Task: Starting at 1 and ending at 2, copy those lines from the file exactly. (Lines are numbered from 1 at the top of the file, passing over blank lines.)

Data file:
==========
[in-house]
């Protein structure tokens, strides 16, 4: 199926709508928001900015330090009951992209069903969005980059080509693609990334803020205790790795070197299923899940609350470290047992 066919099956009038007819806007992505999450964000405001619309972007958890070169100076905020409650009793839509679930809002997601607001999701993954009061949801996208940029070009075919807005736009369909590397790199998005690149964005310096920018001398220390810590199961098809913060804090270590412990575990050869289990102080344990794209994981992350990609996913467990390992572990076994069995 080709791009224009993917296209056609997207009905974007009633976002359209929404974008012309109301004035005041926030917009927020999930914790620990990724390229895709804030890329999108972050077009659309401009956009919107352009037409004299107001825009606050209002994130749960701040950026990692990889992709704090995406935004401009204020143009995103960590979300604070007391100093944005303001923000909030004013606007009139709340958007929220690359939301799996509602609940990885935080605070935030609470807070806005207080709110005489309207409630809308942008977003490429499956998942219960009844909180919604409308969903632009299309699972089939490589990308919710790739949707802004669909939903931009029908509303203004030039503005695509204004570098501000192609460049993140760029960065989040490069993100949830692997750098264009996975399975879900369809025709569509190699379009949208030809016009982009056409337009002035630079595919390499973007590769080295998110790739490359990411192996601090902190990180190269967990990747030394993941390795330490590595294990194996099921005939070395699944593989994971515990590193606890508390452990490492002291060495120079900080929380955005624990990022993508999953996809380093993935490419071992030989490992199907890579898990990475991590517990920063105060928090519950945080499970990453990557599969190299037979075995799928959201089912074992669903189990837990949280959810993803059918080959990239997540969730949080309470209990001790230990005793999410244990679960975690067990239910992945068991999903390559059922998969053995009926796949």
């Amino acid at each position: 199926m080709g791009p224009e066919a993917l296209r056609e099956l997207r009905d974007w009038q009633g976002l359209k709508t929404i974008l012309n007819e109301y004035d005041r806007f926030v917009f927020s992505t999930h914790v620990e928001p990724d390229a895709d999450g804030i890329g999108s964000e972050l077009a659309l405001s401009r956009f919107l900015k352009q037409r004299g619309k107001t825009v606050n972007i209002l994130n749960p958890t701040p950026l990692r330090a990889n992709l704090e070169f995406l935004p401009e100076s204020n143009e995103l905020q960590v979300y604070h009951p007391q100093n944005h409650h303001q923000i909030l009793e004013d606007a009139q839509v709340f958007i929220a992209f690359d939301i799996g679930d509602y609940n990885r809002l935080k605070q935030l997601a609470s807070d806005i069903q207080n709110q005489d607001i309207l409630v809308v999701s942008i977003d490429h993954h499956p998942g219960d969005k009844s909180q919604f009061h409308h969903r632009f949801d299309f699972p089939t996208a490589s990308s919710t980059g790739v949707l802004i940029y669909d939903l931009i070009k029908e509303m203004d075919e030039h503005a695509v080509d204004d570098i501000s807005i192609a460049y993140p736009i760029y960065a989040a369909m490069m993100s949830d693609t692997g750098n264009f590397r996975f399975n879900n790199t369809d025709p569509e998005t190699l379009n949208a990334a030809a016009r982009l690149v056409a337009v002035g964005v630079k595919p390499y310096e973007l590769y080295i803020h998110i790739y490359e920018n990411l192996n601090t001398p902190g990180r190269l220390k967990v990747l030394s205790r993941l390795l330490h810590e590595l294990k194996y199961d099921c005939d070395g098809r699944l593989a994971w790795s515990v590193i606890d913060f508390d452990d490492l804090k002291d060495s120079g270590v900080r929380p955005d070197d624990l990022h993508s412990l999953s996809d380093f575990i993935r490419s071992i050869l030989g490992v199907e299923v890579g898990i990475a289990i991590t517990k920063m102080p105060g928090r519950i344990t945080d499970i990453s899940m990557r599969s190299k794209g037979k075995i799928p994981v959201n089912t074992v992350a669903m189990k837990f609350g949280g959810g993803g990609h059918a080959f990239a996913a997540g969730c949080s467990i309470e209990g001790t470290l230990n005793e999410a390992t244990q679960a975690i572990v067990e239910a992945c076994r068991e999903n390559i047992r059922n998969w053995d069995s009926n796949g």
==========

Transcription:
[in-house]
């Protein structure tokens, strides 16, 4: 199926709508928001900015330090009951992209069903969005980059080509693609990334803020205790790795070197299923899940609350470290047992 066919099956009038007819806007992505999450964000405001619309972007958890070169100076905020409650009793839509679930809002997601607001999701993954009061949801996208940029070009075919807005736009369909590397790199998005690149964005310096920018001398220390810590199961098809913060804090270590412990575990050869289990102080344990794209994981992350990609996913467990390992572990076994069995 080709791009224009993917296209056609997207009905974007009633976002359209929404974008012309109301004035005041926030917009927020999930914790620990990724390229895709804030890329999108972050077009659309401009956009919107352009037409004299107001825009606050209002994130749960701040950026990692990889992709704090995406935004401009204020143009995103960590979300604070007391100093944005303001923000909030004013606007009139709340958007929220690359939301799996509602609940990885935080605070935030609470807070806005207080709110005489309207409630809308942008977003490429499956998942219960009844909180919604409308969903632009299309699972089939490589990308919710790739949707802004669909939903931009029908509303203004030039503005695509204004570098501000192609460049993140760029960065989040490069993100949830692997750098264009996975399975879900369809025709569509190699379009949208030809016009982009056409337009002035630079595919390499973007590769080295998110790739490359990411192996601090902190990180190269967990990747030394993941390795330490590595294990194996099921005939070395699944593989994971515990590193606890508390452990490492002291060495120079900080929380955005624990990022993508999953996809380093993935490419071992030989490992199907890579898990990475991590517990920063105060928090519950945080499970990453990557599969190299037979075995799928959201089912074992669903189990837990949280959810993803059918080959990239997540969730949080309470209990001790230990005793999410244990679960975690067990239910992945068991999903390559059922998969053995009926796949």